And what of Lambert’s collaborators on ’False’? Those 14 artists without whom the album wouldn’t have happened? The likes of Tres B Mal, Hexia, Giovanni DiMachelli and Ging Gang Gong? If you put any of the 14 names into Google, you’ll find little to no information. It’s even been suggested that they don’t exist, they are simply alter egos of the man himself.

Perhaps not surprisingly, he doesn’t give much away when asked about this directly. He says that anybody who is interested should listen to the podcast series he’s produced with director Tom Oxenham to accompany the release of the album. In the Lambiverse, however, collaboration isn’t as clear-cut as working with someone else. 

“Isn’t everything you do artistically a placeholder for an influence?” he offers, hypothesising that every artistic endeavour is a collaboration with some other outside force. “When you create, you’re always under the influence of something.” 

So what’s the deal with the horned mask Lambert always wears?  The answer is almost disappointingly uncomplicated. 

“It makes me bigger,” he states. “It makes me taller. I feel like  I’m the tallest guy in the room. Kind of a giant.” 

The mask is originally from Sardinia, where such wooden headgear is traditionally worn at carnivals to symbolise fertility. Lambert says he changed the colours slightly and made the horns a little longer. He says there’s an element of showmanship to the mask that he enjoys. 

“If you perform, no matter if you conceal your identity or not, you always think about how you want to present yourself. That’s no different for me or any other artist out there. I see it as my honest way of telling the audience that this is a show. Do they really want to see the same person who brushes his teeth in the morning? I can’t believe that.” 

He adds that he finds being obscured “quite liberating, both physically and artistically”, noting that the face covering enables him to “widen the boundaries of genres and expectations” and stops him being pigeonholed. 

“The freedom I get through the mask is great,” he declares. “In the beginning, although I liked being on the stage, I felt something in between shame and fright. I had trouble with telling the audience, ‘This is me, this is my reality, this is my truth, listen to me’. It was also easy to get stuck in a certain role and that’s not why I wanted to be a performer. I want to be able to change my music or my persona. I want to use the stage for what  it’s made for – to act.” 

The curious short film ‘Becoming Lambert’ adds a further twist to the tale. It shows the musician in his trademark mask as he trains four similarly disguised figures at a “school for Lamberts”. The students mime playing a piano on dry stone walls and even on a couple of pigs. He explains in the voiceover that he set up this programme because he “cannot be everywhere at the same time”. It’s surreal and darkly comic and definitely a wind-up. But whether it’s a joke or not is missing the point. It speaks to the greater idea of putting the art, rather than the artist, front and centre.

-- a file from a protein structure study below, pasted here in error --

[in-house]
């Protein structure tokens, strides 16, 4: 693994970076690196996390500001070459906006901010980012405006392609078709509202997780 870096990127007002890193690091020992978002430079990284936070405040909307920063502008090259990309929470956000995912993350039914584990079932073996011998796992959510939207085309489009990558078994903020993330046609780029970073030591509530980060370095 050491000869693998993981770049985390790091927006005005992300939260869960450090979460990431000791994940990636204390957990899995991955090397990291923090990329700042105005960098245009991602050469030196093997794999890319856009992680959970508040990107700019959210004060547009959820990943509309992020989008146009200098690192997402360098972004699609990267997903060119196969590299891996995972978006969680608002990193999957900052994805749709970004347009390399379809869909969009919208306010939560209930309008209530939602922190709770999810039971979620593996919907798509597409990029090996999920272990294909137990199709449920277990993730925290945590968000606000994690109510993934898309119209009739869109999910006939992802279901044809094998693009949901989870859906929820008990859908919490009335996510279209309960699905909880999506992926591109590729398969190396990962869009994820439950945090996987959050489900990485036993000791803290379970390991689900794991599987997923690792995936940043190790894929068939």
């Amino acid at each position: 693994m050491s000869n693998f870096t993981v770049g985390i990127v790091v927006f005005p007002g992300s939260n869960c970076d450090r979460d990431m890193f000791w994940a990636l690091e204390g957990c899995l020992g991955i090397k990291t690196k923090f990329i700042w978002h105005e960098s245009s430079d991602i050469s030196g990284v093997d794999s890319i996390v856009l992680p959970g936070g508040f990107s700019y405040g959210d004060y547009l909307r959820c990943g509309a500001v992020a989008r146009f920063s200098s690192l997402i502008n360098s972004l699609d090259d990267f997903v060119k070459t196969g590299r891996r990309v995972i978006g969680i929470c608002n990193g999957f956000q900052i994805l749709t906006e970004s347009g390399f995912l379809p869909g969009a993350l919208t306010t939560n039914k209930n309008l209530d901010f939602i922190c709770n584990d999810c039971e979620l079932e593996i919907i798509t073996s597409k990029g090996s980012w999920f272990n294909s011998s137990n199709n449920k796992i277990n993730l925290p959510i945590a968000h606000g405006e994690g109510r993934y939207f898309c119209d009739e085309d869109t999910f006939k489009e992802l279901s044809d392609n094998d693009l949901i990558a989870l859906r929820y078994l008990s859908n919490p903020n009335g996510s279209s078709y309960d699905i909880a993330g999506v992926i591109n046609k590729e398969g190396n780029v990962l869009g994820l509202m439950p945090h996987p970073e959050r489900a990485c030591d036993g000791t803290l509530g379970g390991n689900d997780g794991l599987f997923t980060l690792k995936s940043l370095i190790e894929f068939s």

“That’s what ‘Becoming Lambert’ is about,” he confirms. “The music is there and can be performed by anyone. When you think of classical music –  of Chopin, for example – it’s played and interpreted by so many people.” 

He’s particularly keen on the idea of being able to stage Lambert shows  all around the world, but without him having to go himself. 

“I don’t have to fly across to South America to play a concert, I can train people to do that for me,” he laughs, before adding quite seriously, “and that is how I do it, of course.” 

Is Lambert just one person? Or could there really be several Lamberts, incognito and ready to play shows here, there and everywhere? Does it even matter? 

“I don’t need to tell you the truth,” he says. “Personally, as an artist, I don’t think I have the same responsibility as someone like a politician or a historian. You would never say to a fiction writer, ‘This story is not true, how can you lie to me?’. I don’t see why I shouldn’t have the same freedom to invent stories and facts about the music I make. To me, the stories sometimes feel much more true anyway.” 

Take the collaborators on ‘False’. Whether they exist or are extensions of Lambert isn’t important. They all still contribute to the Lambert experience. 

“All those thoughts that create stories, they are part of the work in the end. They play with the idea of what is genuine and what’s not, but it’s not a lie.  It is my truth that belongs to my music.” 

Whatever your perception, there’s certainly never a dull moment with Lambert. He’s already planning his next album, which is the soundtrack to an imaginary documentary about an imaginary film that flops. Is that clear?  

“I thought it would be nice to follow an idea that fails and then document it,” he says. “I like the idea of the music not being the score of the movie, but the soundtrack to the story of the failure of that movie.” 

Wheels within wheels. Masks and lookalikes. Collaborators that may or may not exist. Imaginary documentaries about imaginary films. These are just some of the constantly shifting layers of the Lambiverse. Trying to peel them back to uncover what lies beneath is futile. 

After all, this is Lambert’s realm and we’re just living in it. Waiting in the wings, mask on, getting ready to take part. 

‘False’ is released by Mercury KX